Employee Mobility and Organizational Outcomes: An Integrative Conceptual Framework and Research Agenda


Journal of Management

janvier 2016, vol. 42, n°1, pp.85-113

Départements : Stratégie et Politique d’Entreprise, GREGHEC (CNRS)

Mots clés : Employee mobility, Human capital, Relational capital, Organizational outcomes

A large and growing literature spanning multiple fields has identified employee mobility as a critical influence on several important organizational outcomes. However, extant research on the topic is highly fragmented and lacks a unifying theoretical framework, impeding the development of a cumulative conceptually-integrated body of research. We seek to remedy this situation by undertaking a review of research on employee mobility and its organizational impacts, and casting it within a novel integrative conceptual framework. As a critical foundation for this framework, we highlight how the various organizational impacts of employee mobility are ultimately engendered by different dimensions of human and/or relational capital that are conveyed by mobile individuals. Building on this foundation, we describe how multi-level contextual factors – characterized as attributes of the employee, source and destination firms, and environmental conditions – may moderate the transfer and utilization of human and relational capital held by mobile individuals. Finally, we review how constraining factors, such as labor market imperfections on both demand and supply sides, can impede employee mobility, and also how alternative competing channels – for example, alliances, networks and geographic spillovers, and acquisitions – may be used for effectuating the same organizational impacts as mobility events. These constraints and competing channels are important because they circumscribe the conditions under which employee mobility can be a critical influence on organizational outcomes. We seek to provide a rich integrative theoretical understanding of employee mobility, and spur future research on important unanswered research questions

Equity crowdfunding: A new phenomena


Journal of Business Venturing Insights

juin 2016, vol. 5, pp.37–49

Départements : Stratégie et Politique d’Entreprise, GREGHEC (CNRS)

Mots clés : Equity crowdfunding, UK, Campaign success

Crowdfunding has recently become available for entrepreneurs. Most academic studies analyse data from rewards-based (pre-selling) campaigns. In contrast, in this paper we analyse 636 campaigns, encompassing 17,188 investors and 64,831 investments between 2012 and 2015, from one of the leading European equity crowdfunding platforms. We provide descriptive statistics and carry out cross-campaign regression analysis. The descriptive statistics address its size, growth and geographic distributions in the UK. The regressions analyse which factors are associated with the probability of a successful campaign. We find some similarities and some interesting dissimilarities when comparing the descriptive statistics and regression results to research on rewards-based crowding. The data show that equity crowdfunding will likely pose great challenges to VC and business angel financiers in the near future. We discuss some research challenges and opportunities with these kind of data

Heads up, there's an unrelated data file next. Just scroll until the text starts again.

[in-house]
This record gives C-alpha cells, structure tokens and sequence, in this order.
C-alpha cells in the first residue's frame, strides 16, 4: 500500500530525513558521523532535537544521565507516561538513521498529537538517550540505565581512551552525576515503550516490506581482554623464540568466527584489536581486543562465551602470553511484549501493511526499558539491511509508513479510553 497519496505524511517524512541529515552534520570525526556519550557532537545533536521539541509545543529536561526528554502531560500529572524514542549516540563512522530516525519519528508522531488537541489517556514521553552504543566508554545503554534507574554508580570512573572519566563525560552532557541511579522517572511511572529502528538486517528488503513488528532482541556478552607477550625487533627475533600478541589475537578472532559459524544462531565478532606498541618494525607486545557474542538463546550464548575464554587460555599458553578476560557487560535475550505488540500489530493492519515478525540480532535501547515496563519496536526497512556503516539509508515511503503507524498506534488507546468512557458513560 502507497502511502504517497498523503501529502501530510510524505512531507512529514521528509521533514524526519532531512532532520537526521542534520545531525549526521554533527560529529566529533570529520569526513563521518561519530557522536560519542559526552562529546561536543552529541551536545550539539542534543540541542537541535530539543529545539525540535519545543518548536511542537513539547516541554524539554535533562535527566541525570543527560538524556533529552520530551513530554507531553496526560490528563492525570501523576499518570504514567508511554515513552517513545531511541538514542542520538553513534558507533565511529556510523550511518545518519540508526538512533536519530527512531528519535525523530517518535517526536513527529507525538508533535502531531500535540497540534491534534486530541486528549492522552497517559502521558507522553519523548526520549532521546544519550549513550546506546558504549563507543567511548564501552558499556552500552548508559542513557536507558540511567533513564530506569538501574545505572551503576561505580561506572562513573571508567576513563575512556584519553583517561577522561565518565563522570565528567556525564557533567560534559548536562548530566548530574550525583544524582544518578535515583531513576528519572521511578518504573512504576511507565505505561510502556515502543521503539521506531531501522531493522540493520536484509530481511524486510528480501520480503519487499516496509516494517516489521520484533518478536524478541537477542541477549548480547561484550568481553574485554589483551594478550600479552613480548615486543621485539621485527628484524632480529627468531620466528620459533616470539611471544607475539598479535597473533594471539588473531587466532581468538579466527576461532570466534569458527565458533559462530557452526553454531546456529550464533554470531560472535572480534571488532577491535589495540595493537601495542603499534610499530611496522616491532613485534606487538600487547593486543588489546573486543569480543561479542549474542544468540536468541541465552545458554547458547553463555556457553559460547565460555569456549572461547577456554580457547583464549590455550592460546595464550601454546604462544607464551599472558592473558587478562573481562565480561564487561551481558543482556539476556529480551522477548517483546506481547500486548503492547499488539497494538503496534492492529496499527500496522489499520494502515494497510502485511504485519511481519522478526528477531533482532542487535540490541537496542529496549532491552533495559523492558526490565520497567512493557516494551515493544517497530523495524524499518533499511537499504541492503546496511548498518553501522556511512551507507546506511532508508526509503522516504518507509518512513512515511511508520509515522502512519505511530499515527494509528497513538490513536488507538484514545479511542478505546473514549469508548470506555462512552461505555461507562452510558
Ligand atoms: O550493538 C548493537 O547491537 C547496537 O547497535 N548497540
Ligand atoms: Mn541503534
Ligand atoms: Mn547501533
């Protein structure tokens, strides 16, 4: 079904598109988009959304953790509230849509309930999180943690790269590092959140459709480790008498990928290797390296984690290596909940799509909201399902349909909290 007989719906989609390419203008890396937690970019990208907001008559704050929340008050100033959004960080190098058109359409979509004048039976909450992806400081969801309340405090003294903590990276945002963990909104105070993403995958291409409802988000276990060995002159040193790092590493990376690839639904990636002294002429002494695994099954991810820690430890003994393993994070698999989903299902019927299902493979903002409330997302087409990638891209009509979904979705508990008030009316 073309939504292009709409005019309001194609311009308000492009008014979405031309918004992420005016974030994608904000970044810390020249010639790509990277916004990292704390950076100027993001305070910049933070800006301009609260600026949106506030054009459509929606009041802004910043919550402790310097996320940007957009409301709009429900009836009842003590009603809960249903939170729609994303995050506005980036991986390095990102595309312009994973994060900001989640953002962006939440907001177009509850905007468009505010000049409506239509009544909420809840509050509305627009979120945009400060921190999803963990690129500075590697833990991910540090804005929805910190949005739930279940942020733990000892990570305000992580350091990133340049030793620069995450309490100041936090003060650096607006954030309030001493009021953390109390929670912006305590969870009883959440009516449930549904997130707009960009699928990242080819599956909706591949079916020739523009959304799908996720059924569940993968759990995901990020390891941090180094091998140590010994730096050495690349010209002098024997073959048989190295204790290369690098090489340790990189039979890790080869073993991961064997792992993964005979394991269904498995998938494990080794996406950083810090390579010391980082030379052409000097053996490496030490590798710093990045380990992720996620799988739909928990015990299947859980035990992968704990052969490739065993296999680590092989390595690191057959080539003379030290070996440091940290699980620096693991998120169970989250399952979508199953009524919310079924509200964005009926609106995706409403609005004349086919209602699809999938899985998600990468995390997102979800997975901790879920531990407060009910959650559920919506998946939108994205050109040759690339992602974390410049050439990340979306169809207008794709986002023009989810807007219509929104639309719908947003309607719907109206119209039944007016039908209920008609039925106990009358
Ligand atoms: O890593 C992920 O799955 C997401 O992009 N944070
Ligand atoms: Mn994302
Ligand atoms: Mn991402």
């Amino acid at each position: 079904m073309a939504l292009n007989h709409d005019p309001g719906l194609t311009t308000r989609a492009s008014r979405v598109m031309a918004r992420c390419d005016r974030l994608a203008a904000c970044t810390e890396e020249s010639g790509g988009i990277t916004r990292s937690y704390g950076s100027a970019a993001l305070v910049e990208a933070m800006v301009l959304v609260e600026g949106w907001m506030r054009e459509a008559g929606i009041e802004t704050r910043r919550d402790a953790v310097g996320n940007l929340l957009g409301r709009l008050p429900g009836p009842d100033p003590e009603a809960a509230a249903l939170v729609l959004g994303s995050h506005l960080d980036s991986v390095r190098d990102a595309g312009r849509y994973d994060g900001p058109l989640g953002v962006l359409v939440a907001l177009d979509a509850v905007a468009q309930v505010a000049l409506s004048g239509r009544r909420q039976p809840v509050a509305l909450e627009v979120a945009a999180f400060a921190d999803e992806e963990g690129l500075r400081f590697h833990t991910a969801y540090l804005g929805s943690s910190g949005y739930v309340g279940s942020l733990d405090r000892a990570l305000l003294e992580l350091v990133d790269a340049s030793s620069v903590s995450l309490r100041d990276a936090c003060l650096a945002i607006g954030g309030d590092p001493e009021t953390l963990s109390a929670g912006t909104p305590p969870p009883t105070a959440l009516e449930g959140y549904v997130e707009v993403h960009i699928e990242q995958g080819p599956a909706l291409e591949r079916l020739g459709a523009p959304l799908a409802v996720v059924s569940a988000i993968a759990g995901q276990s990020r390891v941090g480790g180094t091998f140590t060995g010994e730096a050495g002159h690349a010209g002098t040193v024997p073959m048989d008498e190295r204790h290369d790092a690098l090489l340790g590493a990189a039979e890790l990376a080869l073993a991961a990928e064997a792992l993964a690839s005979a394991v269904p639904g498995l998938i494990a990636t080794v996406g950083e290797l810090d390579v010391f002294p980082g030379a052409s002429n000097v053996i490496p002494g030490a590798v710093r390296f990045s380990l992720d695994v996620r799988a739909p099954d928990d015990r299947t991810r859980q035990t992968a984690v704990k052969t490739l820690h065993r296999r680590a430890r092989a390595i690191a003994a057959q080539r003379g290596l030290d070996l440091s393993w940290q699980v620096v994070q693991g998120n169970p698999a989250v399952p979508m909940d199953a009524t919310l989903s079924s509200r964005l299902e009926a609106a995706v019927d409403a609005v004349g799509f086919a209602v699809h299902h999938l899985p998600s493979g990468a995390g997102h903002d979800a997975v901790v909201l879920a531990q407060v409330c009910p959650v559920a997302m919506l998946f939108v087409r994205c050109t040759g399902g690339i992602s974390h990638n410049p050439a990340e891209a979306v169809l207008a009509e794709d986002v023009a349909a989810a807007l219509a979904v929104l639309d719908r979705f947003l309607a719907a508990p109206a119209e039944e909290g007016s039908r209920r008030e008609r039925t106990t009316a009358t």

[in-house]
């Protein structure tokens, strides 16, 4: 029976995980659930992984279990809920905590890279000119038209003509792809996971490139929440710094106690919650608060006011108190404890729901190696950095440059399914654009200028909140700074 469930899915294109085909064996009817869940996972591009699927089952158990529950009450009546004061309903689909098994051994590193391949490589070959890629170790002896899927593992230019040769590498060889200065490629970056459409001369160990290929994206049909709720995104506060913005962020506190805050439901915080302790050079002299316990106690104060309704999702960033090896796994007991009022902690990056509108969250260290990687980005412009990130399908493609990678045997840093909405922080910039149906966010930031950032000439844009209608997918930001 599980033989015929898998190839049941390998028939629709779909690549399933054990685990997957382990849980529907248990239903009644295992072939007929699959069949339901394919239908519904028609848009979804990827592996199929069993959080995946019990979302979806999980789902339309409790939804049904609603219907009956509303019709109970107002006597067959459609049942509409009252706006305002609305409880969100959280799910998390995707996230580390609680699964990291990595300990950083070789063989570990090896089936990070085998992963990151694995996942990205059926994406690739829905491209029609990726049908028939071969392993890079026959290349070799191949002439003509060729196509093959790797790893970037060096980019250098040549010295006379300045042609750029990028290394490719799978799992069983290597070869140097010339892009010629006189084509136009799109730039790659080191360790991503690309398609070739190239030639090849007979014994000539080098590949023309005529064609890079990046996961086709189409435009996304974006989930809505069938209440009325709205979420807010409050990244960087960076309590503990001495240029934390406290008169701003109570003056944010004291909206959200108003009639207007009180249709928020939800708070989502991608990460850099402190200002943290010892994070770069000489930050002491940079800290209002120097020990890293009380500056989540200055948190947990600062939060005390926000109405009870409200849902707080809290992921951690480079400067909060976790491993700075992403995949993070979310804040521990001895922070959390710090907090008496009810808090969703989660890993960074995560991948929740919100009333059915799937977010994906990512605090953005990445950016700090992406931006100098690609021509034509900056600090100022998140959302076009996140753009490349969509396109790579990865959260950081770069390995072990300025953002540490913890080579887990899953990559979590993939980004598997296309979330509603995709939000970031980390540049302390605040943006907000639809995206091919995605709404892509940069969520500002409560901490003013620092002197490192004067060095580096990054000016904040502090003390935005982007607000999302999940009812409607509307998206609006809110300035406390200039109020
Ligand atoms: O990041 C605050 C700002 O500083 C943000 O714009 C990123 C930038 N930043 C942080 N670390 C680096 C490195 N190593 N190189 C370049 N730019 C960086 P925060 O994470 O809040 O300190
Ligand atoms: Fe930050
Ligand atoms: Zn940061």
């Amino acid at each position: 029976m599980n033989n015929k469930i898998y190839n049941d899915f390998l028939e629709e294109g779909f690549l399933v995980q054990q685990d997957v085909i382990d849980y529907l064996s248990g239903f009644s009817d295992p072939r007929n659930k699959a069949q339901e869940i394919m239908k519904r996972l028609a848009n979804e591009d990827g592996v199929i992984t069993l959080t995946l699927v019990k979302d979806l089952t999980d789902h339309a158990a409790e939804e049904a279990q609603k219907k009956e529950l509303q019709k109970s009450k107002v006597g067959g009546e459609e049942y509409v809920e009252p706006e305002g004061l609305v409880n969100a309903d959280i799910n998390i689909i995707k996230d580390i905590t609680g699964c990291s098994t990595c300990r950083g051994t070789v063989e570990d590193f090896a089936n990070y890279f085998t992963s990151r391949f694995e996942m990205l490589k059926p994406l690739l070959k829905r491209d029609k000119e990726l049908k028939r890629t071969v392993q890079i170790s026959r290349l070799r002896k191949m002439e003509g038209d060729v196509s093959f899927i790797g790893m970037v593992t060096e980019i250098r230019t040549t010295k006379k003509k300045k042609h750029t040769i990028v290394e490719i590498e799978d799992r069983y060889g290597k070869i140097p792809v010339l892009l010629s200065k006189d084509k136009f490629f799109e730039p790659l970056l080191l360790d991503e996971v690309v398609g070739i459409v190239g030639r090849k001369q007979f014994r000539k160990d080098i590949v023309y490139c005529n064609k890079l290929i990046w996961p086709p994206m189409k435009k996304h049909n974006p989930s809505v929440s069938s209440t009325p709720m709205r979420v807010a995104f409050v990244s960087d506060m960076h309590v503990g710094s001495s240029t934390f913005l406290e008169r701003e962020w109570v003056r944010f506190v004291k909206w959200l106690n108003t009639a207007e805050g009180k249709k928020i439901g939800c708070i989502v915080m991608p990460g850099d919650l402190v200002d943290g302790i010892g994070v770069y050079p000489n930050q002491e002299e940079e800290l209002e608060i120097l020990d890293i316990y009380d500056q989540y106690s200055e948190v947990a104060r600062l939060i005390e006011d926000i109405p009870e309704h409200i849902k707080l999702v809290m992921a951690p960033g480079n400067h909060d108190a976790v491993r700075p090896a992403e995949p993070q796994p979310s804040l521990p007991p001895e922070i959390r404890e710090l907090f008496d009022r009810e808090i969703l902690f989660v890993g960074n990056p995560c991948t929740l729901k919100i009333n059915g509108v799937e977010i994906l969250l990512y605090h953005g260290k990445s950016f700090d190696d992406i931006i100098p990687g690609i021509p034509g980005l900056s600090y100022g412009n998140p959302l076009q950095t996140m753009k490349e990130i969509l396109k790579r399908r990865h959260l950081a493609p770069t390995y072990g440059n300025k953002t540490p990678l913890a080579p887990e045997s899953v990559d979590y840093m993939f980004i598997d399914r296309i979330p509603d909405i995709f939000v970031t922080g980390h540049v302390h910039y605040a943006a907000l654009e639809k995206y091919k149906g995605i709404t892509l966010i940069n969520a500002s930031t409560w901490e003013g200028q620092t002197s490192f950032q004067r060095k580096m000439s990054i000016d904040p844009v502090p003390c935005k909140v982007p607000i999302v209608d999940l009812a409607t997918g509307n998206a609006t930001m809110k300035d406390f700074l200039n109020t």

Hierarchies and entrepreneurship


European Economic Review

octobre 2016, vol. 89, pp.129–147

Départements : Stratégie et Politique d’Entreprise, GREGHEC (CNRS)

Mots clés : Entrepreneurship, Employee mobility, Hierarchy, Rank; Small firm effect

We establish a correlation between the hierarchical structure of a firm and the likelihood of business creation among its former employees, using a sample of 16 million observations of Swedish workers and a novel proxy for hierarchies based on occupation data. Conditional on firm size and many other variables, employees in firms with more layers are less likely to enter entrepreneurship, to become self-employed, and to switch to another employer. The effects of layers are much stronger for business creation than for job-switching and they are stronger for entrepreneurship than for self-employment. We discuss two potential explanations for the distinctive hierarchy effect we find. Part of the effect could be to be due to preference sorting by employees, and part due to employees in firms with fewer layers having a broader range of skills. One test showing that the probability of entrepreneurship increases with their prior rank in an organization is consistent with ability sorting and inconsistent with preference sorting

Invention Quality and Entrepreneurial Earnings: The Role of Prior Employment Variety


Entrepreneurship: Theory and Practice

mars 2016, vol. 40, n°2, pp.381-400

Départements : Stratégie et Politique d’Entreprise, GREGHEC (CNRS)

We use creativity theory to analyze the effects of occupational job variety and industry variety on invention quality, and entrepreneurial earnings. We test our ideas with survey data from 770 inventor–entrepreneurs who commercialized their own inventions. Results suggest that occupational and industry variety substitute for each other in positively affecting invention quality whereas a lack of industry variety is associated with greater entrepreneurial earnings. Results are consistent with the idea that high levels of both occupational and industry variety enables the generation and discovery of inventions, but these ideas are usually not technically feasible or financially viable

L'Enseignement de la sociologie des organisations


Entreprises et Histoire

septembre 2016, vol. 84, n°3, pp.123-142

Départements : Stratégie et Politique d’Entreprise

Quand et comment l’enseignement de la sociologie des organisations a-t-il débuté en France dans les universités, les écoles, les autres établissements, en formation initiale et en formation des adultes ? Quelles ont été les expériences d’enseignement dans les années 1970 ? Où en est cet enseignement aujourd’hui ? Quels sont les apports de la sociologie des organisations ?